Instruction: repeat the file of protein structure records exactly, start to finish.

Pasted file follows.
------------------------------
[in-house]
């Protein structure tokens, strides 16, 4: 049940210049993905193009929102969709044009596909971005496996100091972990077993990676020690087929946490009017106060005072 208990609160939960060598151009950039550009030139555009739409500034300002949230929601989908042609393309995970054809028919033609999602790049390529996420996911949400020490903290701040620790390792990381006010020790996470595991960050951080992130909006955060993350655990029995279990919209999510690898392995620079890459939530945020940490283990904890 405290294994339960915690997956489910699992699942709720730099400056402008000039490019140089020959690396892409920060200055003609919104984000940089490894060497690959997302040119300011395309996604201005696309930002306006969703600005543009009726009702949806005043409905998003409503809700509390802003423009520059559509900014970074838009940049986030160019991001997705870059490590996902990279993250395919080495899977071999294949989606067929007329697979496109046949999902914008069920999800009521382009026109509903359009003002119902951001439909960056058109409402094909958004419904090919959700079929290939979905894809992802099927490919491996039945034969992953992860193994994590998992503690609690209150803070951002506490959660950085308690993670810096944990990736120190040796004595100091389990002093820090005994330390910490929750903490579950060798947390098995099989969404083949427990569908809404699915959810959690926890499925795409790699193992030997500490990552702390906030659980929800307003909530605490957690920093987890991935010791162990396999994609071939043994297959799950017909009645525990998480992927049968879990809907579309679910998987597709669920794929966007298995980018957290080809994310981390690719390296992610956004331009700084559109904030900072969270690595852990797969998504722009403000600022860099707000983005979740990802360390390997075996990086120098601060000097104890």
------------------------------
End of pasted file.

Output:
[in-house]
């Protein structure tokens, strides 16, 4: 049940210049993905193009929102969709044009596909971005496996100091972990077993990676020690087929946490009017106060005072 208990609160939960060598151009950039550009030139555009739409500034300002949230929601989908042609393309995970054809028919033609999602790049390529996420996911949400020490903290701040620790390792990381006010020790996470595991960050951080992130909006955060993350655990029995279990919209999510690898392995620079890459939530945020940490283990904890 405290294994339960915690997956489910699992699942709720730099400056402008000039490019140089020959690396892409920060200055003609919104984000940089490894060497690959997302040119300011395309996604201005696309930002306006969703600005543009009726009702949806005043409905998003409503809700509390802003423009520059559509900014970074838009940049986030160019991001997705870059490590996902990279993250395919080495899977071999294949989606067929007329697979496109046949999902914008069920999800009521382009026109509903359009003002119902951001439909960056058109409402094909958004419904090919959700079929290939979905894809992802099927490919491996039945034969992953992860193994994590998992503690609690209150803070951002506490959660950085308690993670810096944990990736120190040796004595100091389990002093820090005994330390910490929750903490579950060798947390098995099989969404083949427990569908809404699915959810959690926890499925795409790699193992030997500490990552702390906030659980929800307003909530605490957690920093987890991935010791162990396999994609071939043994297959799950017909009645525990998480992927049968879990809907579309679910998987597709669920794929966007298995980018957290080809994310981390690719390296992610956004331009700084559109904030900072969270690595852990797969998504722009403000600022860099707000983005979740990802360390390997075996990086120098601060000097104890």